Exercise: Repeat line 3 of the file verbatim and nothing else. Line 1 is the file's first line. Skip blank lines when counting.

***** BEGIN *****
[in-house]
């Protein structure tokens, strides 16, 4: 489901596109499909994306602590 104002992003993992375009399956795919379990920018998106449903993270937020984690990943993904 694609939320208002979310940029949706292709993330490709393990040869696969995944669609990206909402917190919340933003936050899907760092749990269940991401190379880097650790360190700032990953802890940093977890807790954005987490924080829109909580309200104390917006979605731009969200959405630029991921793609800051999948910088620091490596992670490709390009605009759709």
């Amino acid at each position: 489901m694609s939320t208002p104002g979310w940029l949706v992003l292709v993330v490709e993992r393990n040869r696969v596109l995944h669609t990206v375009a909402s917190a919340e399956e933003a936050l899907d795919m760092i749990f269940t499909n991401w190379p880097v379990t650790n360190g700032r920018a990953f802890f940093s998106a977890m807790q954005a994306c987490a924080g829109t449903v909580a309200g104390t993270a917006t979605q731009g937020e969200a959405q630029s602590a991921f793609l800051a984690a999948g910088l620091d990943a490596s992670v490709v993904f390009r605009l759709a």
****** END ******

């Amino acid at each position: 489901m694609s939320t208002p104002g979310w940029l949706v992003l292709v993330v490709e993992r393990n040869r696969v596109l995944h669609t990206v375009a909402s917190a919340e399956e933003a936050l899907d795919m760092i749990f269940t499909n991401w190379p880097v379990t650790n360190g700032r920018a990953f802890f940093s998106a977890m807790q954005a994306c987490a924080g829109t449903v909580a309200g104390t993270a917006t979605q731009g937020e969200a959405q630029s602590a991921f793609l800051a984690a999948g910088l620091d990943a490596s992670v490709v993904f390009r605009l759709a």